Washington Times: There's a 95% chance Trump will tap Gov. Pence for VP slot

Speculation on Donald Trump's choice of running mate is reaching a fever pitch, as the nominee is expected to reveal his choice this week.

Most GOP insiders believe that Indiana governor Mike Pence is on a very short list of candidates.  But the Washington Times goes a step farther and declares that there's a 95% chance Pence will be the V.P. nominee.

Constitutional lawyer James Bopp, an Indiana delegate to the Republican National Convention who is close the governor, told The Washington Times that Indiana House Speaker Brian C. Bosma, 58, a conservative Republican, had sought advice from him on running for governor.

“He wanted my counsel on what he needed to do to set himself up to run for governor, because he expects Pence to step down as governor in order to be Trump’s running mate,” Mr. Bopp said in an interview.

The Trump election team boosted the Pence speculation Sunday by suddenly adding a campaign rally in Indianapolis to a fundraiser planned for Tuesday featuring Mr. Trump and Mr. Pence.

Several Republicans close to the campaign and to the governor have told The Times over the last 24 hours that they are now convinced it’ll be Mr. Pence.

Indiana Republican Party Chairman Jeff Cardwell said that Sunday’s sudden addition of a Trump rally after the fundraising event was a complete change from Mr. Trump’s original schedule, which had called for a quick appearance at the fundraiser and equally quick exit from Indiana.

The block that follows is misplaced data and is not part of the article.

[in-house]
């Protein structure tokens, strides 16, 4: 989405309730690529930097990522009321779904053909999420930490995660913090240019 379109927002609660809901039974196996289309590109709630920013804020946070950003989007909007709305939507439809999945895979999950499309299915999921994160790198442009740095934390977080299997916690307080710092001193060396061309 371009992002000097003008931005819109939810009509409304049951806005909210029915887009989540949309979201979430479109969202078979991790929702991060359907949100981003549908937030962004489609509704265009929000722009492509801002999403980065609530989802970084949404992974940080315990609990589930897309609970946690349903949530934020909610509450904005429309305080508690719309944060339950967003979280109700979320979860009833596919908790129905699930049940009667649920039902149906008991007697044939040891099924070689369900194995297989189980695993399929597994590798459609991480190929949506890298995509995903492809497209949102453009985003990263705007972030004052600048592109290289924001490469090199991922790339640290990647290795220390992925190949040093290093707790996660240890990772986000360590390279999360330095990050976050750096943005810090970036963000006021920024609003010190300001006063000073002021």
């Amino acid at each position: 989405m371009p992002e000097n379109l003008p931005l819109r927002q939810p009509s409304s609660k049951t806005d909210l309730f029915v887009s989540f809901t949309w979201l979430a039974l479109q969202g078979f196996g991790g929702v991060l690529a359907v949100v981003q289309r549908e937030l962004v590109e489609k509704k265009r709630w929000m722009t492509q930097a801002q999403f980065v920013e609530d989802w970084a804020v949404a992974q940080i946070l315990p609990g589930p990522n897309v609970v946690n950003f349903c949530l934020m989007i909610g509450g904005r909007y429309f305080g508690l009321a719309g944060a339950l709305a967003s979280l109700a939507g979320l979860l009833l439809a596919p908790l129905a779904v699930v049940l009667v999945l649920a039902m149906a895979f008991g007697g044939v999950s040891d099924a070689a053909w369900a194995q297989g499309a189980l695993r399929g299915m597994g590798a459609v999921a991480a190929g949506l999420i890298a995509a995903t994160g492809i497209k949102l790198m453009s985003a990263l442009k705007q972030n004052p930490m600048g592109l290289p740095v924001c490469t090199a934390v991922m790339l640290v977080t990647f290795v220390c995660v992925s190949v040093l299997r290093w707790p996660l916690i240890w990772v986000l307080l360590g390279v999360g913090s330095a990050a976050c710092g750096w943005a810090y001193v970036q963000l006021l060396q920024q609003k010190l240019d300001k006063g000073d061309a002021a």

Mr. Pence, who is little known nationally but highly admired in conservative circles, also made a telling private call to Mr. Cardwell, according to a Republican close to both men.

In the call the governor told Mr. Cardwell to delay his planned Tuesday departure to Cleveland for a Republican National Committee meeting, saying Mr. Cardwell needed to be sure to attend an Indianapolis fundraiser featuringMr. Trump and Mr. Pence.

The Trump-Pence fundraiser already was a big deal, with tickets are going from $2,700 to $250,000. But its scheduled date falling so close to the July 18-21 Republican National Convention here was being interpreted by some political observers as ideal for a possible VP announcement by the party’s presumptive presidential nominee.

But Mr. Cardwell also said the request to delay his departure for Cleveland came from the RNC, not the governor, and had nothing to do with “Trump announcing Pence as his running mate.”

The problem with this story is that even though it appears that everything adds up and that Pence will be announced on Tuesday as the nominee's choice, Donald Trump is never one to do the predictable.  While Pence would be the kind of choice that would reassure many Republicans reluctant to support the nominee, Trump has demonstrated in the past that he doesn't care.  He will do it his way, and if people don't like it, tough for them.

The Trump campaign has done a good job keeping everyone guessing about who the V.P. nominee will be, generating intense interest in the press and among Republicans.  But sometime this week, Trump is going to have to announce a choice.  Both Newt Gingrich and Chris Christie are acting as if the decision is nowhere near a done deal, which leads one to believe that Trump himself probably hasn't made up his mind yet.